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Investors await Eagle Cement listing

MANILA, Philippines - Investors are shying away from listed cement companies with foreign funds, dumping shares ahead of the planned market debut of Eagle Cement Corp.

Traders said investors are keenly awaiting the listing of the Ang family’s cement company, which they may find more attractive.

“I’d be more comfortable with Eagle Cement because they are not paying royalties,” said Joseph Roxas, president of Eagle Equities Inc.

At the same time, he noted that the decline in the share prices of Cemex Holdings Philippines and Holcim Cement could also be due to company-specific reasons.

In the case of Cemex, for instance, Roxas said investors were disappointed with its fourth quarter results.

Cemex, which made its market debut last year with a P25.13 billion initial public offering (IPO), has been recording a downtrend in its share price since February after it released its earnings report.

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From P11.16 per share on Feb. 10 when it reported its fourth quarter results, the stock closed at P7.03 per share on Friday. Its IPO price was P10.75 per share.

The company reported a pro forma net loss of P7.18 million in the fourth quarter on the back of a 13 percent decline in sales to P5.56 billion during the period.

Full year 2016 profit stood at P1.87 billion as sales grew by a modest two percent to P25.34 billion.

Cemex said there was a notable decrease in cement consumption in the fourth quarter, reflecting lower public infrastructure activity and some restraint in private construction compared to previous quarters.

BPI Capital Corp. managing director and COO Reggie Cariaso said some investors found Cemex’s fourth quarter performance to be disappointing.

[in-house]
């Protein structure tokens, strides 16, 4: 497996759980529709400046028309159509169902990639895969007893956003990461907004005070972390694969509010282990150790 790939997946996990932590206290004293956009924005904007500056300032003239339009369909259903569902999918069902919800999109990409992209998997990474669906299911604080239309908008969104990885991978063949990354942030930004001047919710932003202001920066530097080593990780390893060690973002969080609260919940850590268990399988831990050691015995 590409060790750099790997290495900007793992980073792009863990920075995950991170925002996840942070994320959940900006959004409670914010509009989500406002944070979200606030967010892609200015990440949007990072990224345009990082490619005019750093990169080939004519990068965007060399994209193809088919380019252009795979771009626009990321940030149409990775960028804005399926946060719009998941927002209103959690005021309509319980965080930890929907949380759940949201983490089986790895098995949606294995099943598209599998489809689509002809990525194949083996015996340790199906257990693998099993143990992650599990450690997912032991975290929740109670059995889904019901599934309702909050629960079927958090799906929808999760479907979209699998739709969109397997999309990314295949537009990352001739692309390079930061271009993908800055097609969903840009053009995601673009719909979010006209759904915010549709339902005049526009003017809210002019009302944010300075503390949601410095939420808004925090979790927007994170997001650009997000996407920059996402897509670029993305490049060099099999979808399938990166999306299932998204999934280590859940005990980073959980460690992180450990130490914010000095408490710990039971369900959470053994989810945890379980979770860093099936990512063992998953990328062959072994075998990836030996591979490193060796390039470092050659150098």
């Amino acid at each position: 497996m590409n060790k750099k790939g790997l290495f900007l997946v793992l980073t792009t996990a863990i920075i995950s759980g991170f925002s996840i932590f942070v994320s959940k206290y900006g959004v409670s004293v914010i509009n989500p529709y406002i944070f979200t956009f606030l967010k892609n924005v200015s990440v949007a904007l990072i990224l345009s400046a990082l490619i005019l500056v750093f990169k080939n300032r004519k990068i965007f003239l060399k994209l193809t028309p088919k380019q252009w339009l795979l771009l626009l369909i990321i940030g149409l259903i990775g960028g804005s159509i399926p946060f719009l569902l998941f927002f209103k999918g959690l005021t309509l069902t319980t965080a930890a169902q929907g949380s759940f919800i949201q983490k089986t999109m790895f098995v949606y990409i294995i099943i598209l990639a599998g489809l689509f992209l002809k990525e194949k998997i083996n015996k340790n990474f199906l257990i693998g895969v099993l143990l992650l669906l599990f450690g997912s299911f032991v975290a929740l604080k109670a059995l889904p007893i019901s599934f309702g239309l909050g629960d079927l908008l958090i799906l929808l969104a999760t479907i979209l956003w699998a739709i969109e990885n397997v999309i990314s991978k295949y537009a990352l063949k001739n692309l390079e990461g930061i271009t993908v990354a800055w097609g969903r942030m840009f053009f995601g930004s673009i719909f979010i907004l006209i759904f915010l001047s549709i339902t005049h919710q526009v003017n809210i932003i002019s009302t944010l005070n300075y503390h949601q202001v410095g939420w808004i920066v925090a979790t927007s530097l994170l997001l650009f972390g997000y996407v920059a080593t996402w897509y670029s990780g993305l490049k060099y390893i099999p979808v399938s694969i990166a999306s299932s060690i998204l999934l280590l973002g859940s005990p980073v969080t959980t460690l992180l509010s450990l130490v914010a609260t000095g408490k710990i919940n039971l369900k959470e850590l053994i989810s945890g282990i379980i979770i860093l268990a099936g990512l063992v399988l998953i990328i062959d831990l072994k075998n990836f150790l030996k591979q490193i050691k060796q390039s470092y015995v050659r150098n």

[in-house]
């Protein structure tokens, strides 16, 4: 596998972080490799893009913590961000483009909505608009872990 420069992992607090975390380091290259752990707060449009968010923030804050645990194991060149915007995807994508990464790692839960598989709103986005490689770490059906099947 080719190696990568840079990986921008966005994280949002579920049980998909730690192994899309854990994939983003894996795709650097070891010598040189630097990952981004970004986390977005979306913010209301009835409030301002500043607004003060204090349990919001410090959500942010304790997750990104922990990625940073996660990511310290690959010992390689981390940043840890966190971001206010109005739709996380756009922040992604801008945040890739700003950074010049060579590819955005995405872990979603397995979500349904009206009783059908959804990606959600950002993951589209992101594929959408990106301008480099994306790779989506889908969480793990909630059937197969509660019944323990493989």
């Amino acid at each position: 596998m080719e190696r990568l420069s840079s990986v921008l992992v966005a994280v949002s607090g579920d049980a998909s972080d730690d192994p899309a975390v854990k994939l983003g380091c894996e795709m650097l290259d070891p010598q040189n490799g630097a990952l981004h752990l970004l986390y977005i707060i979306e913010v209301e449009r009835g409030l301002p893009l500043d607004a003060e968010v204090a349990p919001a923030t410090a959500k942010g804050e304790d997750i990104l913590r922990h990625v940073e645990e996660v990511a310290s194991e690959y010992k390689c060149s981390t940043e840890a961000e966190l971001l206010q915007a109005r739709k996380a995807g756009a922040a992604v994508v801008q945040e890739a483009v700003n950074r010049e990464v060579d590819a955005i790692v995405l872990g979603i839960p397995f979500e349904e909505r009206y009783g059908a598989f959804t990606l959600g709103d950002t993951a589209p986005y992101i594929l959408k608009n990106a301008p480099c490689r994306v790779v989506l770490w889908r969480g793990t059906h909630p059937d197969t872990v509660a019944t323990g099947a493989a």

“CHP disappointed on its fourth quarter results. It’s tough to say (the same thing) for Holcim Philippines because of low trading volumes,” Cariaso said.

Share prices of Holcim Philippines Inc., the other listed cement company, are likewise on the decline.

Roxas said this may be because of the overall sentiment on the cement industry, which is being affected by lackluster infrastructure spending.

Holcim’s shares closed at P15.10 per share on Friday, down 2.45 percent. At the start of the month, its share price was at P17.18 per share.

This even as Holcim Philippines reported a 7.5 percent growth in revenues last year to P40.3 billion.

Its net income reached P6.8 billion compared with 2015’s P8.1 billion, which benefited from a one-time gain of P2.6 billion from the revaluation of Holcim Philippines’ investment in an affiliate.

Without the one-off item in 2015, Holcim’s profits were higher by 24 percent in 2016 on effective management of manufacturing costs even as the company raised its cement production capacity, it said.

Fourth quarter figures were not immediately available.

An investment banker from a local investment house said foreign funds are the ones mostly selling shares in the cement companies but it was difficult to say if it was related to the planned offering of Eagle Cement.

“Investors can be present in many companies in the same sector but definitely, there is interest in Eagle,” he said.

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